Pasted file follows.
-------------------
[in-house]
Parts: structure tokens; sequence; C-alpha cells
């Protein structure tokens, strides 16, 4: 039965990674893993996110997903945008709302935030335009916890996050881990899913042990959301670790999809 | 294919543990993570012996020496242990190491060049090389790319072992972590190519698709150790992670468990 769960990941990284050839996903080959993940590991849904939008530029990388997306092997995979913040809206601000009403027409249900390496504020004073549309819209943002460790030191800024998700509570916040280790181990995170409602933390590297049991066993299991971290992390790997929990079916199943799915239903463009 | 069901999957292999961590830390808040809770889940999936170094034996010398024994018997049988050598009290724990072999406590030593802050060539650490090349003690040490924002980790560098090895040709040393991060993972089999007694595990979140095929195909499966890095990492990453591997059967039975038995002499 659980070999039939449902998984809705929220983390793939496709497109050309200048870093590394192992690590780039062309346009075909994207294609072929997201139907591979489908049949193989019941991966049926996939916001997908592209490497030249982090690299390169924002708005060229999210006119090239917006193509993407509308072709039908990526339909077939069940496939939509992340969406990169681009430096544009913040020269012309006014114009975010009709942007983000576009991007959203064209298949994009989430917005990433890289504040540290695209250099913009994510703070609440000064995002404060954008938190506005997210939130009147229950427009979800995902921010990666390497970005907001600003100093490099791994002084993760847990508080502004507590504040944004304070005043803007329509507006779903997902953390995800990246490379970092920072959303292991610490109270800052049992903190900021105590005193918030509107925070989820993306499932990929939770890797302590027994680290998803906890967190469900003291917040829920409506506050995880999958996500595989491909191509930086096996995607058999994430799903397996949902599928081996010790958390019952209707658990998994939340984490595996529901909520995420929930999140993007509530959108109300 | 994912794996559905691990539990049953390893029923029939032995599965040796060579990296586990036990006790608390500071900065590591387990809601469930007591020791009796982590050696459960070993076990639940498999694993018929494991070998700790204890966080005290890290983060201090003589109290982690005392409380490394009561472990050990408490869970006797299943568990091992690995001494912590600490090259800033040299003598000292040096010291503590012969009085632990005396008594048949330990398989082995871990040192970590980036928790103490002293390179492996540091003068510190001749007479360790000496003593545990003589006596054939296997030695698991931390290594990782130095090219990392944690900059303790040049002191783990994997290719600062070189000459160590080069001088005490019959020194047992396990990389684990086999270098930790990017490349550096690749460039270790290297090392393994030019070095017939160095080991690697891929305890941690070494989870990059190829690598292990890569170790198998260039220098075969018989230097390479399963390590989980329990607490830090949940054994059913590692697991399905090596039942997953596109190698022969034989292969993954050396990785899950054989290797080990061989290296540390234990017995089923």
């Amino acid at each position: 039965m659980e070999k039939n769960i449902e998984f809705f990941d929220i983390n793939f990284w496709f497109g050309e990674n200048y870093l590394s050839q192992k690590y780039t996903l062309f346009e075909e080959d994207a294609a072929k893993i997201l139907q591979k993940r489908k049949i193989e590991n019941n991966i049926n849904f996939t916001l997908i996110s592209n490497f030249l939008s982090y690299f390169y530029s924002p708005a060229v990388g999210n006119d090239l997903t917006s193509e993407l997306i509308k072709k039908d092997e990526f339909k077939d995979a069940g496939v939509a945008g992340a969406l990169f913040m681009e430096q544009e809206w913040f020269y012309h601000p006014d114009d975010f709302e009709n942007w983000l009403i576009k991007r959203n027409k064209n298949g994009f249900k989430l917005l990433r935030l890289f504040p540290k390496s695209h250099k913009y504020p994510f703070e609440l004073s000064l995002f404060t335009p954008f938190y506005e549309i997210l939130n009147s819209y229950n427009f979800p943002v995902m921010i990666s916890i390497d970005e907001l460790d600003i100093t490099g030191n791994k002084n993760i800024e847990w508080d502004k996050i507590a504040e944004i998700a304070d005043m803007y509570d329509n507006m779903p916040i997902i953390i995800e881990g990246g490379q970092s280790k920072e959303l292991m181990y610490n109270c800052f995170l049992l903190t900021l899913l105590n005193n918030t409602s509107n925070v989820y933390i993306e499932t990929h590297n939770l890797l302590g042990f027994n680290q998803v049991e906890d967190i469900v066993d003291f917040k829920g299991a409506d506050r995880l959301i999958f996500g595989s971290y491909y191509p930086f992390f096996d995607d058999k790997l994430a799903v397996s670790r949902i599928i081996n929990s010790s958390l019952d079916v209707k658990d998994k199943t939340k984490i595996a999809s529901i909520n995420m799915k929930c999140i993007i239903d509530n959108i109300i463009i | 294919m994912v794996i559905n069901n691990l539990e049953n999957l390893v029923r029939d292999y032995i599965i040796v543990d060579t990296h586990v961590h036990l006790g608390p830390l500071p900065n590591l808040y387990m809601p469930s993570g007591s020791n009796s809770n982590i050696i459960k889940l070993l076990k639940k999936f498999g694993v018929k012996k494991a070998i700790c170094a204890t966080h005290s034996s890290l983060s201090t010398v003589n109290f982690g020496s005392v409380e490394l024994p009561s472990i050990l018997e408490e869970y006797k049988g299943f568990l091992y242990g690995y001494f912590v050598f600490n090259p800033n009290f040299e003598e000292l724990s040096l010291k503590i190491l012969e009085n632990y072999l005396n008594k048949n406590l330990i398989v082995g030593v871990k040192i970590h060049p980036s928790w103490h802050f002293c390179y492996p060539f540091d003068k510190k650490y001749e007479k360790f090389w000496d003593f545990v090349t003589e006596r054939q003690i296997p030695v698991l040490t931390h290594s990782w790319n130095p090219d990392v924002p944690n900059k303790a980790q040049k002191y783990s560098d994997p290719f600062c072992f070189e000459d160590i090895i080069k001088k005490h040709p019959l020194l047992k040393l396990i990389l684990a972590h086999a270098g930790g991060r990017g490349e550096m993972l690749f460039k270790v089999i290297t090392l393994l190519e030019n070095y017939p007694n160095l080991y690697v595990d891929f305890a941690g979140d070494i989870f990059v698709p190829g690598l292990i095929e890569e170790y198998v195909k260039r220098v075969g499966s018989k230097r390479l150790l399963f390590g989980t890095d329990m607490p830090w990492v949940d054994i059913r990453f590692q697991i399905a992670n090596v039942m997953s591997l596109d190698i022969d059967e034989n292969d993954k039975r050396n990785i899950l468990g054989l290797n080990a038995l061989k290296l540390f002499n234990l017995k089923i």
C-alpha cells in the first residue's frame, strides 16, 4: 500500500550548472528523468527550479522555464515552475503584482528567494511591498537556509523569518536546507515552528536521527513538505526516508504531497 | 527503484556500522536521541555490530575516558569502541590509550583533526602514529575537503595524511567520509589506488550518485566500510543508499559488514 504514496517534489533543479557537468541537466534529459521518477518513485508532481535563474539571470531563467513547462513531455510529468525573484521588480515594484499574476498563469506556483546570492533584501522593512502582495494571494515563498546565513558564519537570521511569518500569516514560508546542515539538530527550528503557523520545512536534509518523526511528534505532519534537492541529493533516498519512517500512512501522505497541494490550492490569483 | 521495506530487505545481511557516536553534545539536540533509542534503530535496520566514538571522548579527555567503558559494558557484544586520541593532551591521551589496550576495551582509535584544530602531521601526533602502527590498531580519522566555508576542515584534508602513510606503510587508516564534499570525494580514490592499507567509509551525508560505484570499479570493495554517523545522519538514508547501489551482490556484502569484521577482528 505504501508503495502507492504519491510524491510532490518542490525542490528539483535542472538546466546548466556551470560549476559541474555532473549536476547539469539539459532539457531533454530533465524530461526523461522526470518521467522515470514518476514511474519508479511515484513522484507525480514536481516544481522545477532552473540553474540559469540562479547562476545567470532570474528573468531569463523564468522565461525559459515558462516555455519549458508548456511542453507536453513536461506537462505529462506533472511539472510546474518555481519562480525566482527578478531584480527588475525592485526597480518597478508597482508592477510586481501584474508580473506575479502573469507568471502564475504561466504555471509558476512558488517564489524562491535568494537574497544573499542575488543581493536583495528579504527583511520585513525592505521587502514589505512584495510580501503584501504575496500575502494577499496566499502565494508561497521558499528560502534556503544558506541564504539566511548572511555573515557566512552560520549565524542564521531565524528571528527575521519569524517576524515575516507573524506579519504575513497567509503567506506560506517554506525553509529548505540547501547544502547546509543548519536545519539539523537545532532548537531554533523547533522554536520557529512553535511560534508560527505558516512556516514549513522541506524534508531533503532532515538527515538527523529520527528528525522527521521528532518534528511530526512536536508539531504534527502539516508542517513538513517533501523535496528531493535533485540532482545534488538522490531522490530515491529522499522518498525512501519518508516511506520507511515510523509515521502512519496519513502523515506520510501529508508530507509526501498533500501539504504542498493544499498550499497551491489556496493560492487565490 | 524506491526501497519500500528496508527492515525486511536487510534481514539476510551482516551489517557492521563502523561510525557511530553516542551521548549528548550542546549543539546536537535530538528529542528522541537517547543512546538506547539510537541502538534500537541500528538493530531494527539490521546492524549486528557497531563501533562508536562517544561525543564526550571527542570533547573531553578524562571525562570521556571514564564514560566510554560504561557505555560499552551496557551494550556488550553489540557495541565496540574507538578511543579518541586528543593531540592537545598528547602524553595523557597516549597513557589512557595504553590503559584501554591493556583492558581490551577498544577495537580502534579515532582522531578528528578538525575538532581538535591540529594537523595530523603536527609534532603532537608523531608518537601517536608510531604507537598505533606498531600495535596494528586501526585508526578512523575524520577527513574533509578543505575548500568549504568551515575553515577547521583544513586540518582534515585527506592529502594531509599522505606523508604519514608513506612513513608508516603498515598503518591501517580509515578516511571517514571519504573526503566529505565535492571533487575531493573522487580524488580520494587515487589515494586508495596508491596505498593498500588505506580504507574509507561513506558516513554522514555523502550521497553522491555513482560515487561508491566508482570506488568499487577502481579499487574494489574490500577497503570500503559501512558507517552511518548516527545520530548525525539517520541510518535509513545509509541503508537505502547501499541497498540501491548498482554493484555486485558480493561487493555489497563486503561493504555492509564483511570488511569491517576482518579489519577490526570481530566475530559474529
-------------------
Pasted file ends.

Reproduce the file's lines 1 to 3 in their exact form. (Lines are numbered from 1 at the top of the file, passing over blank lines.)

[in-house]
Parts: structure tokens; sequence; C-alpha cells
């Protein structure tokens, strides 16, 4: 039965990674893993996110997903945008709302935030335009916890996050881990899913042990959301670790999809 | 294919543990993570012996020496242990190491060049090389790319072992972590190519698709150790992670468990 769960990941990284050839996903080959993940590991849904939008530029990388997306092997995979913040809206601000009403027409249900390496504020004073549309819209943002460790030191800024998700509570916040280790181990995170409602933390590297049991066993299991971290992390790997929990079916199943799915239903463009 | 069901999957292999961590830390808040809770889940999936170094034996010398024994018997049988050598009290724990072999406590030593802050060539650490090349003690040490924002980790560098090895040709040393991060993972089999007694595990979140095929195909499966890095990492990453591997059967039975038995002499 659980070999039939449902998984809705929220983390793939496709497109050309200048870093590394192992690590780039062309346009075909994207294609072929997201139907591979489908049949193989019941991966049926996939916001997908592209490497030249982090690299390169924002708005060229999210006119090239917006193509993407509308072709039908990526339909077939069940496939939509992340969406990169681009430096544009913040020269012309006014114009975010009709942007983000576009991007959203064209298949994009989430917005990433890289504040540290695209250099913009994510703070609440000064995002404060954008938190506005997210939130009147229950427009979800995902921010990666390497970005907001600003100093490099791994002084993760847990508080502004507590504040944004304070005043803007329509507006779903997902953390995800990246490379970092920072959303292991610490109270800052049992903190900021105590005193918030509107925070989820993306499932990929939770890797302590027994680290998803906890967190469900003291917040829920409506506050995880999958996500595989491909191509930086096996995607058999994430799903397996949902599928081996010790958390019952209707658990998994939340984490595996529901909520995420929930999140993007509530959108109300 | 994912794996559905691990539990049953390893029923029939032995599965040796060579990296586990036990006790608390500071900065590591387990809601469930007591020791009796982590050696459960070993076990639940498999694993018929494991070998700790204890966080005290890290983060201090003589109290982690005392409380490394009561472990050990408490869970006797299943568990091992690995001494912590600490090259800033040299003598000292040096010291503590012969009085632990005396008594048949330990398989082995871990040192970590980036928790103490002293390179492996540091003068510190001749007479360790000496003593545990003589006596054939296997030695698991931390290594990782130095090219990392944690900059303790040049002191783990994997290719600062070189000459160590080069001088005490019959020194047992396990990389684990086999270098930790990017490349550096690749460039270790290297090392393994030019070095017939160095080991690697891929305890941690070494989870990059190829690598292990890569170790198998260039220098075969018989230097390479399963390590989980329990607490830090949940054994059913590692697991399905090596039942997953596109190698022969034989292969993954050396990785899950054989290797080990061989290296540390234990017995089923």